Where Science Meets Art

Yuliana Gorkorov
"Letter Shape"
The David Lopatie International Conference Center, Weizmann Institute of Science, Rehovot

Anyone who writes, or edits, or reads, from any ethnic group, nation, country, culture, gender, age, complexion, or worldview; everyone, no matter their background, should marvel at the phenomenon: Unknown markings drawn on paper, engraved in stone, carved on wood, stamped in clay, or traced in sand; signs in all languages, letters composed into words and sentences that carry meaning, represent ideas, thoughts, messages, information worth remembering that can be transmitted from one individual to another, or to future generations.

The invention of writing is probably the founding event of human civilizations, the starting line of our history. But over time, and with the development of different peoples in different parts of the world, different languages emerged, written with different letters, which appear to outsiders as an undecipherable secret code.

Yuliana Gorkorov, a young Israeli artist who lives and works in Germany, strives to go back, discover, expose – and express – that which unites people. In the first step of her journey, she calls upon all letters, in every language: “Letters of the World, unite!”

In a process that stretched over several years, Gorkorov connected letters from different alphabets with common origins, according to the sounds they represent, creating for each sound a letter that contains and incorporates within it elements from corresponding letters in other languages. The combined letters of the new alphabet that she thus created can be read in each of the languages from which they are derived.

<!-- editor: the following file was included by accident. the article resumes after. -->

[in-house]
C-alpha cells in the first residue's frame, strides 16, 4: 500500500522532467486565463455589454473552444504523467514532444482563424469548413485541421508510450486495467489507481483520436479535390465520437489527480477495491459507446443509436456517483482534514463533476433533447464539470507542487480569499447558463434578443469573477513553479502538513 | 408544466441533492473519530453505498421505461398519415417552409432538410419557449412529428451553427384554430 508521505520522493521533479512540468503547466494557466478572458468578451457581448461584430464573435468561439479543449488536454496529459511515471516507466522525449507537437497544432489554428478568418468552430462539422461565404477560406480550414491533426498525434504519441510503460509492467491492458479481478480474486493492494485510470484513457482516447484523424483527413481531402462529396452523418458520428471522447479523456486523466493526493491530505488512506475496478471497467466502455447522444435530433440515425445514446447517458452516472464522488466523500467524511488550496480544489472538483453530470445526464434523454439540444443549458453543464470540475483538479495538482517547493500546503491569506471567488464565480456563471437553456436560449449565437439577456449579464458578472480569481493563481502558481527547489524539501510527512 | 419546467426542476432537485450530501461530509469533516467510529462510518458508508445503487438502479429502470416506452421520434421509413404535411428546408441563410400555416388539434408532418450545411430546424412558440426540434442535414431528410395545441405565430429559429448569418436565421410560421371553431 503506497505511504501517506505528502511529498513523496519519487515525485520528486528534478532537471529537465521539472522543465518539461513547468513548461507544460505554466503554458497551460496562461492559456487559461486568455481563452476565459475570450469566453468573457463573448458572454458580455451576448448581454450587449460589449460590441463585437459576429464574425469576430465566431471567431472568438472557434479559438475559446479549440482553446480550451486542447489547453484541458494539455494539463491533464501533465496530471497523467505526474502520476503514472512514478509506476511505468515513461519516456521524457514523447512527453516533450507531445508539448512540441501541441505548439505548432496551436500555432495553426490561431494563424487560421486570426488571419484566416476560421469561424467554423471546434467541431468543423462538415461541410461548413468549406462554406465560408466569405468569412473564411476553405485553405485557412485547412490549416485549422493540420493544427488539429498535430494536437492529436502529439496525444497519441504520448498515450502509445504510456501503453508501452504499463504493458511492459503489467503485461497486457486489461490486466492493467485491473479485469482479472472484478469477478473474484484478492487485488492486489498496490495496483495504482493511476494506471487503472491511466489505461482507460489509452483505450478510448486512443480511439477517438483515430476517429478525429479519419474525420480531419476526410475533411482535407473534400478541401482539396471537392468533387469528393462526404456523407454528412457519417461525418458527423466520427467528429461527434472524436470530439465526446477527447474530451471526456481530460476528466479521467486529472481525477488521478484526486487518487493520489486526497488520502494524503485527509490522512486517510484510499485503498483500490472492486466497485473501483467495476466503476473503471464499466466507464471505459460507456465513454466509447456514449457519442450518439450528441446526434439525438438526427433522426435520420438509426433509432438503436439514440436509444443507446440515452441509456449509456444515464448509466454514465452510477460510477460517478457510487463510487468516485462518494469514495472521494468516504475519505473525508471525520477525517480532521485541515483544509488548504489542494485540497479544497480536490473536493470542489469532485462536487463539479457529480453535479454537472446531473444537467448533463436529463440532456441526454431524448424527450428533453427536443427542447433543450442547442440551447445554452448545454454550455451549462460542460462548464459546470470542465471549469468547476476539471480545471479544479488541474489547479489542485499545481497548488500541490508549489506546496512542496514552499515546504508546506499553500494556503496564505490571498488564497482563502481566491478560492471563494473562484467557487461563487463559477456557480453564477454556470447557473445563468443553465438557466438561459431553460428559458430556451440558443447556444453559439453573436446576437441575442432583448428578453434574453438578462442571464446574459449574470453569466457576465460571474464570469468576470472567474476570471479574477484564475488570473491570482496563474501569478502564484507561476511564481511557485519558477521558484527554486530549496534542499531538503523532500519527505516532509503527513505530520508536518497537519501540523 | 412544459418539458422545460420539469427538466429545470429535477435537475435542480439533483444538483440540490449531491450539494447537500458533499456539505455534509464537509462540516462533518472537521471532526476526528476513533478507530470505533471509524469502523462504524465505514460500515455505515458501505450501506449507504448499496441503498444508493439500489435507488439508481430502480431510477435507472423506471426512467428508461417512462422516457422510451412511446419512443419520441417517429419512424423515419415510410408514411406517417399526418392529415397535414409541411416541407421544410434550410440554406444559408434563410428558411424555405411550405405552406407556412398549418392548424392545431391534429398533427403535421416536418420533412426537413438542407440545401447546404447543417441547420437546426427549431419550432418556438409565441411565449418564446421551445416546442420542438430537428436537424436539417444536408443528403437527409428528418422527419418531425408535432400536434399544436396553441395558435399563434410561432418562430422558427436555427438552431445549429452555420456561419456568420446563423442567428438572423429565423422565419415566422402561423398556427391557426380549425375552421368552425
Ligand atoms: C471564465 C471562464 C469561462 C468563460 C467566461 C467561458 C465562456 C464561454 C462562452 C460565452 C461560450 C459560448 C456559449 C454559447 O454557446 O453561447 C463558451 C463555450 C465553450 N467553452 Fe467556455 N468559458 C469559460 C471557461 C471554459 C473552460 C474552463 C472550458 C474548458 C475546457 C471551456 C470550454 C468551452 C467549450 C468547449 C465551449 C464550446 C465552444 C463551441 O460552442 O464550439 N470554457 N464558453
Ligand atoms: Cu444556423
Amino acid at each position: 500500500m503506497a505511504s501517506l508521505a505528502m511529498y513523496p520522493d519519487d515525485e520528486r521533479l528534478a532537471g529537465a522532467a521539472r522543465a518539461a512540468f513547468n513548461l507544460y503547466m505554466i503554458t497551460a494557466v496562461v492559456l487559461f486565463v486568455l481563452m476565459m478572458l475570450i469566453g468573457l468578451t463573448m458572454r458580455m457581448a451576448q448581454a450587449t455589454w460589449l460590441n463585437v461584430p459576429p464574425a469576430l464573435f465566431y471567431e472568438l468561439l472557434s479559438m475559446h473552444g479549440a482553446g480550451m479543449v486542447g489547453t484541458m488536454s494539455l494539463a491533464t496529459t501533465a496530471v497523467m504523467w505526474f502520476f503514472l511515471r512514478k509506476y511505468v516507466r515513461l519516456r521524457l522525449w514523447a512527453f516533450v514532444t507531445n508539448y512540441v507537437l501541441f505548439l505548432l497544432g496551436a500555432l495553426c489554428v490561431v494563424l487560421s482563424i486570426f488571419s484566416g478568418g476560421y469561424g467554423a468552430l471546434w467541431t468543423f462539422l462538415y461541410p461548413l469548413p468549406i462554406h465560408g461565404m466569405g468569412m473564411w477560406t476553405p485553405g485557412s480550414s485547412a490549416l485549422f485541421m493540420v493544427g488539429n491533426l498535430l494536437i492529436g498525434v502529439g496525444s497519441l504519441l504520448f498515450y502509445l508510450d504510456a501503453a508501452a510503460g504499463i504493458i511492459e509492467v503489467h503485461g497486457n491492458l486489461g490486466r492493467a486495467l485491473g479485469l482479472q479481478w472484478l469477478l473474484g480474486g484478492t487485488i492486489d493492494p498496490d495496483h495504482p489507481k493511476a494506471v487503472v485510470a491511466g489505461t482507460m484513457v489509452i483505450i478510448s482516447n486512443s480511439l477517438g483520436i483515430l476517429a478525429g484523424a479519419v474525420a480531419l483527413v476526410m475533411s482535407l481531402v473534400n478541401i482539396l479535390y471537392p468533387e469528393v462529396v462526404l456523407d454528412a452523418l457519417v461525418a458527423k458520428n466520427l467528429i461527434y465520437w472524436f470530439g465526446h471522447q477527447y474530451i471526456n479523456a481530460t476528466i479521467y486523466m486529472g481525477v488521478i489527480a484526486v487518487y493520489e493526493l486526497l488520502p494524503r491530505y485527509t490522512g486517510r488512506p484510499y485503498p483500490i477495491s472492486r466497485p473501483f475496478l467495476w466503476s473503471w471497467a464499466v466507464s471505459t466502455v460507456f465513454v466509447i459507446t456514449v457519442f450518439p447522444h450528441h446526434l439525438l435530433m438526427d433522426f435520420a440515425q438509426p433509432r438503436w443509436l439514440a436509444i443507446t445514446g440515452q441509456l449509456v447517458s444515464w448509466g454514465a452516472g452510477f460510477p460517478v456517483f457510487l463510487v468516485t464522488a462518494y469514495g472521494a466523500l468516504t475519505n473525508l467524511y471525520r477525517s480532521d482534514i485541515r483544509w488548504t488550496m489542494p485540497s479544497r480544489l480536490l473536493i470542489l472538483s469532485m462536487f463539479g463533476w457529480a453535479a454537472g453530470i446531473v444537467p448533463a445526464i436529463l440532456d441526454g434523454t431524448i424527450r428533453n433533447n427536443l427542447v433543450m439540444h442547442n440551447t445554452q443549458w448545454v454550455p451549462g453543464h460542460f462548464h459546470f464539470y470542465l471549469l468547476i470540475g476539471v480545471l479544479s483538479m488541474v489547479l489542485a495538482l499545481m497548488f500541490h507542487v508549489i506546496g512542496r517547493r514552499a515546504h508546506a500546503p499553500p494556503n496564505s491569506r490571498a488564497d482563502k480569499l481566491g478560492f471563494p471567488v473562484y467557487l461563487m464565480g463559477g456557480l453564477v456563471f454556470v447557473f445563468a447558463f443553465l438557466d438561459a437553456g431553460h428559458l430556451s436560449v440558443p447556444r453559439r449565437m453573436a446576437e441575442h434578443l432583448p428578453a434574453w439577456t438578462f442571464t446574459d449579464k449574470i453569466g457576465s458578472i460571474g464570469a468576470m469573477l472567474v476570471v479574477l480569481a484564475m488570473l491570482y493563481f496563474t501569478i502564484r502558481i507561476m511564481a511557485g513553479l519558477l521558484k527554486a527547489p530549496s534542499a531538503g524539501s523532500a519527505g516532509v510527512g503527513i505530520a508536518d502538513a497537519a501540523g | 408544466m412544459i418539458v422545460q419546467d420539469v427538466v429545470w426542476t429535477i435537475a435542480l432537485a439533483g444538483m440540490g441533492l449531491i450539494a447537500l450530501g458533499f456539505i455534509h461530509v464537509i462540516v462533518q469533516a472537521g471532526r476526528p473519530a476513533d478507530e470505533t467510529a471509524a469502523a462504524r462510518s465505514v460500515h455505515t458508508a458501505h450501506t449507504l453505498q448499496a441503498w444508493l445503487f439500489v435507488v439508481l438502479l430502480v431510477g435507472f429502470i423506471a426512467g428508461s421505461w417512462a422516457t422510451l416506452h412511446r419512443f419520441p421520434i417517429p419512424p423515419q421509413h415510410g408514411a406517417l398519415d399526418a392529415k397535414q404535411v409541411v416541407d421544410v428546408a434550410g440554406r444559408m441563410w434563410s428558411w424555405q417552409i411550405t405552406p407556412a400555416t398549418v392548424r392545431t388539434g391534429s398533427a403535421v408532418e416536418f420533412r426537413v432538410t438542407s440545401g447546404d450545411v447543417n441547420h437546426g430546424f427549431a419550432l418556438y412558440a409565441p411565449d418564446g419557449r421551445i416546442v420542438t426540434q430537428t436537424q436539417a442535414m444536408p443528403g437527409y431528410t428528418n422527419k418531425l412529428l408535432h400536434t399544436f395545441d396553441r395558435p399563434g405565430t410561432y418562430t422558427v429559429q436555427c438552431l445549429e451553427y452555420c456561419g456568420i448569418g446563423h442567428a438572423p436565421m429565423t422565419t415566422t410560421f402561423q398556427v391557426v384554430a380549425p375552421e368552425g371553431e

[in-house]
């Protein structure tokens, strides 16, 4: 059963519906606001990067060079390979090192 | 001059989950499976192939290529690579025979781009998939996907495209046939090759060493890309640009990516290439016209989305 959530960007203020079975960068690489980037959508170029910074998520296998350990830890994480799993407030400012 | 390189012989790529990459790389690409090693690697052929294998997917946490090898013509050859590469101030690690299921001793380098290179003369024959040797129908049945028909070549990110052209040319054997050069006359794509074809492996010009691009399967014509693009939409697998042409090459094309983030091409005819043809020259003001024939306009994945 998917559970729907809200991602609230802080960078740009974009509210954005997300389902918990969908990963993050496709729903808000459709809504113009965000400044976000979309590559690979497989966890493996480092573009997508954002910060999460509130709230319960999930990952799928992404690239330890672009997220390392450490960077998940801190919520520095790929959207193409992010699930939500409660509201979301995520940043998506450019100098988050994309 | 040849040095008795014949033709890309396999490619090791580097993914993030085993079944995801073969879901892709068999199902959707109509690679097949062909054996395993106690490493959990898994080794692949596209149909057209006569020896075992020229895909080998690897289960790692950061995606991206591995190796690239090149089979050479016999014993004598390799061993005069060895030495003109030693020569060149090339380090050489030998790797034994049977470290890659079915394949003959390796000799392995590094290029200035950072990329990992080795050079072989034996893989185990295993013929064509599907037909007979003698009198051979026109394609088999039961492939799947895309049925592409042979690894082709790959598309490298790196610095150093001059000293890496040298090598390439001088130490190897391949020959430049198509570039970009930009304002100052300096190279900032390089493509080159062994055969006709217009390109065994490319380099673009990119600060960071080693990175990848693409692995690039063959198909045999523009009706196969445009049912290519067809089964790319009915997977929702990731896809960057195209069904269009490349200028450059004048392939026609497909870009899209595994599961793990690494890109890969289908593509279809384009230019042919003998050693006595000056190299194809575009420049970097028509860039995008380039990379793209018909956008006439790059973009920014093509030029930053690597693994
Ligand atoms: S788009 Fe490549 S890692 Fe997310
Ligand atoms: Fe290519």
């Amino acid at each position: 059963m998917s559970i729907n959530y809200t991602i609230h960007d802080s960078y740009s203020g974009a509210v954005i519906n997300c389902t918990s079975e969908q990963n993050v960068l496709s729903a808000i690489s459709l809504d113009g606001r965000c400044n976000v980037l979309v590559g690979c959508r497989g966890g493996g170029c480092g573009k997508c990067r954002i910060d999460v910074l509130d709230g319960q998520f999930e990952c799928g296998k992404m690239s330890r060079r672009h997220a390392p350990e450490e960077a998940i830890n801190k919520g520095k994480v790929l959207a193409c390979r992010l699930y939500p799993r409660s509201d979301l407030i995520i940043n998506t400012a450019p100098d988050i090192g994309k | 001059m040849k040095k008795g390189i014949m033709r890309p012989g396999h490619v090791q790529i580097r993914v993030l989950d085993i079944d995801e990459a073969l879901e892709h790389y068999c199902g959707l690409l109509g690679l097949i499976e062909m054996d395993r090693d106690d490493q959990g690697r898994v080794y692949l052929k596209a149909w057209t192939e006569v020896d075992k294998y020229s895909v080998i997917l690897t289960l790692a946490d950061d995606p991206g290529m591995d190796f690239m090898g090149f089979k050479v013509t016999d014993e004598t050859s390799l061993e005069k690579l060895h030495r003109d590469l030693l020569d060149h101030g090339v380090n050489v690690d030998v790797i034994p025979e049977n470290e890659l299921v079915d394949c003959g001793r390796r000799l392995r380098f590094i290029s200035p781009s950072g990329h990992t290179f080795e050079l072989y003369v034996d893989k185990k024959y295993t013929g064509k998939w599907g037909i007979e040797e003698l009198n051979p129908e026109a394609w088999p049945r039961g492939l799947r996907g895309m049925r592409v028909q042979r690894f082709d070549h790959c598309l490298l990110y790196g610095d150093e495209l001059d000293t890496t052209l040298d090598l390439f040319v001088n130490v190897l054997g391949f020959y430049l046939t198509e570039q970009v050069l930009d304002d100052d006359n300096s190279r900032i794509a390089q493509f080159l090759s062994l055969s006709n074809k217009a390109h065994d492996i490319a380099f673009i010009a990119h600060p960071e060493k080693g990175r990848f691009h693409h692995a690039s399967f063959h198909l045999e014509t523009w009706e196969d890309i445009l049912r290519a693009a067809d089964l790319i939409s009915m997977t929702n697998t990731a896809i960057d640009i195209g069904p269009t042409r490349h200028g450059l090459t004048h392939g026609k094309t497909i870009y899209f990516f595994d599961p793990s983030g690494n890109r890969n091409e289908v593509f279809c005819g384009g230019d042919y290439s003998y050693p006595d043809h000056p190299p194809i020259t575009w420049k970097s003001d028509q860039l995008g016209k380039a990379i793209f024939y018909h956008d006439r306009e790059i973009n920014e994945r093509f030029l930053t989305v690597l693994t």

This exhibition presents several of Gorkorov’s integrated alphabets.

BABEL2014 – A font that serves as a joint character set for the Hebrew, Latin, Arabic, and Cyrillic alphabets. Although the alphabets appear to be different at first glance, formal abstraction and letter rotation shows that even in this complex combination, the similarity is greater than the difference.

Abjad Lino – A Hebrew-Arabic layered font. The two languages have many similarities – words, grammar, writing direction, and letters; this font is designed to emphasize these commonalities. One layer of the bilingual font is Hebrew, the other – Arabic. When the layers overlap, the similarities and differences emerge. The font is particularly suitable for similar words, such as “day” or “house,” but also enables reading words or short phrases that are not similar in the two languages.

For example, when the words صباح الخير (good morning) are written in Arabic, it is also possible to read the greeting in Hebrew, as well, Sabah al-khair.

Born in Ukraine, Yuliana Gorkorov grew up in Israel and lives in Germany, where she studied and received a master’s degree at the Folkwang University of the Arts. Her final project, The Global Alphabet, presented in this exhibition, was awarded First Prize in the student category at the TDC64 International Typography Competition in New York. The project has been displayed at various exhibitions and conferences, including TYPO Berlin and TEDxBerlin. In recent years, Yuliana has been working as a designer in the theater.